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Synthesizer Pop [Sep. 15th, 2006|03:52 am]
Another little "demo" track, with DotCom and 606 for the rhythm. This one is on more of a synth-pop tip.

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Cartoon Dub [Sep. 5th, 2006|04:22 pm]
New little track - "Cartoon Dub". Nothing too tricky on the synth side, just some tuned hits, some filtered noise hi-hats. I used a quickly-swept triangle wave for the kick instead of a sine wave, which is what people would usually use to make a nice kick drum (either from an oscillator's sine wave generator or from a self-oscillating filter). Since the triangle basically sounds like a sine wave but with more "buzz," I've found that it makes a punchier and more aggressive kick drum sound, almost like a 909 kick, which tends to cut through a mix when you have a lot of other lower-frequency stuff going on. I usually prefer doing 808-style kicks (all bottom end and thump), but since there was already so much going on in the low end of this track, I went for something that would cut through a little more. I had to cheat a little bit and use a plugin for the tape delay on the lead, because I don't have a tape echo. Everything else is 100% DotCom with no effects.

This isn't meant to be a full track or anything, just a little "test" or exercise. I've been listening to a lot of Linton Kwesi Johnson and Gregory Isaacs lately, and have always been a fan of King Tubby and Lee Perry, so I wanted to see if I could do a little synthesized dub track real quick.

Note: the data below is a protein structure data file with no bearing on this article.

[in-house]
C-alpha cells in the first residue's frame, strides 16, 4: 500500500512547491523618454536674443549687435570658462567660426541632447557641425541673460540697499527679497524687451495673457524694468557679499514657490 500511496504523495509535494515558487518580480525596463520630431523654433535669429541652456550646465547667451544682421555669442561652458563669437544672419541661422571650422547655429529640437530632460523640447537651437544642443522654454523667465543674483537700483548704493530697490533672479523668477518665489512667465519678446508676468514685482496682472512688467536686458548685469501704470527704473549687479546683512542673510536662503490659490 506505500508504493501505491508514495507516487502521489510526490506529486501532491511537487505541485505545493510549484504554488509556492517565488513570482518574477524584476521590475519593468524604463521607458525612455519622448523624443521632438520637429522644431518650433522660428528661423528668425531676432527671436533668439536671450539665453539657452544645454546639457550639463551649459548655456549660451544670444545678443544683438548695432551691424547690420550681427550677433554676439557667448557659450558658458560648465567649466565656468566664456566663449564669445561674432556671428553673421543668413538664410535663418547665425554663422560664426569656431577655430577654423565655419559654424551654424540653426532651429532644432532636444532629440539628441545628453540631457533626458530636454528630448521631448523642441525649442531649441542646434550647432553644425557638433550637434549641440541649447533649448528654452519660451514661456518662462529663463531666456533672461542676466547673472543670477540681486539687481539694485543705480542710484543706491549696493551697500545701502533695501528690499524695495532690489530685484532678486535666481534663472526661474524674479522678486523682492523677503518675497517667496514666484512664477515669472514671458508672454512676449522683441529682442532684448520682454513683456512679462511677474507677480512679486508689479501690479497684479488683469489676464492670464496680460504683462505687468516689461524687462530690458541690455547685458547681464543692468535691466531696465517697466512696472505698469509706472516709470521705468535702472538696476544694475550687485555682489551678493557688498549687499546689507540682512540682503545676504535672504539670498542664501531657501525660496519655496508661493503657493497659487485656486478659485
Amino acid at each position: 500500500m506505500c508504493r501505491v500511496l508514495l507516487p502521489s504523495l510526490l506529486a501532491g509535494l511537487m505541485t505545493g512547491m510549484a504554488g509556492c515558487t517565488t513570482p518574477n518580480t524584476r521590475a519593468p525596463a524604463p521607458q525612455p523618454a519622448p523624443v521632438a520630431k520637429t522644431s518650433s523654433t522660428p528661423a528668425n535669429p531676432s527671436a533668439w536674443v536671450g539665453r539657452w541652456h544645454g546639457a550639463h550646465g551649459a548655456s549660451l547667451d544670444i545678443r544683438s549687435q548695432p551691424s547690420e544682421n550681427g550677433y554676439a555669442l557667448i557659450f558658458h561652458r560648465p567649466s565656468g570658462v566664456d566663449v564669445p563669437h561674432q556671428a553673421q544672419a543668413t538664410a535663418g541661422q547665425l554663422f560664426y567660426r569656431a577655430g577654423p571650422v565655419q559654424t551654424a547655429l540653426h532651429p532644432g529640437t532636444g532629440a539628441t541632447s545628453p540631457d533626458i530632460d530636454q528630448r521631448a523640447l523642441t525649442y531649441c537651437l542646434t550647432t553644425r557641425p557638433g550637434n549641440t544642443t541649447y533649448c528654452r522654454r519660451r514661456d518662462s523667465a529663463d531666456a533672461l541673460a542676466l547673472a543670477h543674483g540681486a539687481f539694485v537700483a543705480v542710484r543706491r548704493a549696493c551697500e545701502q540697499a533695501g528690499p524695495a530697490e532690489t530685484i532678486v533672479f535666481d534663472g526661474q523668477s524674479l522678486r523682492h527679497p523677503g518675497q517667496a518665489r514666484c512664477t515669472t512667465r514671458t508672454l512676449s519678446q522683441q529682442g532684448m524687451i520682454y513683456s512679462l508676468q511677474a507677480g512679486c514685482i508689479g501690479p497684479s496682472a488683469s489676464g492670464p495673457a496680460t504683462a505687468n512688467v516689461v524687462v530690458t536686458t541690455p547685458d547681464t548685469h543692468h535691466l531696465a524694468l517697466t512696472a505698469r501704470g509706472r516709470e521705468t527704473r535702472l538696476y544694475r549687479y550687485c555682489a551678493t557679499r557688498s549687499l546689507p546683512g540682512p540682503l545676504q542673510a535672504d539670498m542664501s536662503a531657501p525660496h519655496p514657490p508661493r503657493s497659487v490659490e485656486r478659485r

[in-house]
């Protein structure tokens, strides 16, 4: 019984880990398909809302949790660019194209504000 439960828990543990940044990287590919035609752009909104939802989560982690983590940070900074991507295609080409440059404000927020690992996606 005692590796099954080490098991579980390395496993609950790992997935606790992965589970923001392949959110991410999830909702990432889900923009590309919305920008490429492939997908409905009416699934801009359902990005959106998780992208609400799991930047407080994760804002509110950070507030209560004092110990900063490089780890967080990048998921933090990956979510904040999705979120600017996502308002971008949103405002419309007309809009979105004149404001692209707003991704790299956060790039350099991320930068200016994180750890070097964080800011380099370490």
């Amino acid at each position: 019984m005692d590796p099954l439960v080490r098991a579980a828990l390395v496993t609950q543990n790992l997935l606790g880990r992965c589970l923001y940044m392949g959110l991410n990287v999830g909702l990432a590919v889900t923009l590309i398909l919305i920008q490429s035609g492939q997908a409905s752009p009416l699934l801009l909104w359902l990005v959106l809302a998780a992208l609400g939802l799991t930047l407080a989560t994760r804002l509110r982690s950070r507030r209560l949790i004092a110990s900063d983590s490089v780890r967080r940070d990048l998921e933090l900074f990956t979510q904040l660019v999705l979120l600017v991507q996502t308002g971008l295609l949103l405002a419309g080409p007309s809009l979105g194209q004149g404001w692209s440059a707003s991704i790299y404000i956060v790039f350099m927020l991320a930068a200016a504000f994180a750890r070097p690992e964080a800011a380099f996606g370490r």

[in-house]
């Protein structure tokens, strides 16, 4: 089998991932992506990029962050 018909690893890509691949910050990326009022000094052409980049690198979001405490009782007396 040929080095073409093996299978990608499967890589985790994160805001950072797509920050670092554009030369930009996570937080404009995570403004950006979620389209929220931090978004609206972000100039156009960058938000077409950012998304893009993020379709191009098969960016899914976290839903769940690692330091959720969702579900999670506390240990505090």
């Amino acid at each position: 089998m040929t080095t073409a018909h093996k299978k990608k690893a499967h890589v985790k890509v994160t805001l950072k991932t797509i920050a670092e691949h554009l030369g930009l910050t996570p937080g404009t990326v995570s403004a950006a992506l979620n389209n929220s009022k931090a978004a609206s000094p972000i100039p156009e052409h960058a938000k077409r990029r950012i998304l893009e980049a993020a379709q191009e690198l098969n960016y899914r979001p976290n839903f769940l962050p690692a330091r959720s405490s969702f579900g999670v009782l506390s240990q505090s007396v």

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Dub Jam [Aug. 29th, 2006|04:29 pm]
"CP Dub"

Another little jam, this one built solely with the Moog CP-251, TR-606, and the DotCom, live to tape improv style. I was kind of going for a "what if Morton Subotnick did a dub track?" or something along those lines, kind of in the tradition of what Excepter is trying to do with their latest "noise dub" stuff.

Here's a picture of the setup:

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Basically what you're hearing is the TR-606 running through the DotCom's filter via the instrument interface, and one of the DotCom's oscillators generating a pulse wave which is run through the same filter. The 606's two trigger outputs are firing off each of the DotCom's envelopes, which go into multiples and are routed to the DotCom's amp, to control the oscillator's pitch, etc. The Moog CP-251's two LFO shapes (square and triangle) are routed into its mixer, with the combined output going to the DotCom's oscillator. I can "play" the knobs that control the Mooger's master LFO speed, and then the amount of each LFO applied to the DotCom's osc, as well as the offset of that combined signal (making it higher or lower in pitch), so the end result is a random melody generator that I can sort of "play" or at least direct by tweaking the knobs. Finally, the second DotCom LFO's sine wave is sloooooooowly sweeping the filter cutoff, which accounts for the long, slow high pass filter sweep over the entire mix to give it some extra spaciness. There's some more complicated stuff going on in there, like the Mooger's Sample and Hold modulating the pulse width of the pulse wave that you hear, but I don't wnat to get too complicated.

Kind of a boring actual end product, but the process involved was fascinating and can lead to more practical applications in the future, esp. once I get a DIN-sync box and can start laying down sync'ed parts like this on individual tracks to build a more complicated song out of it.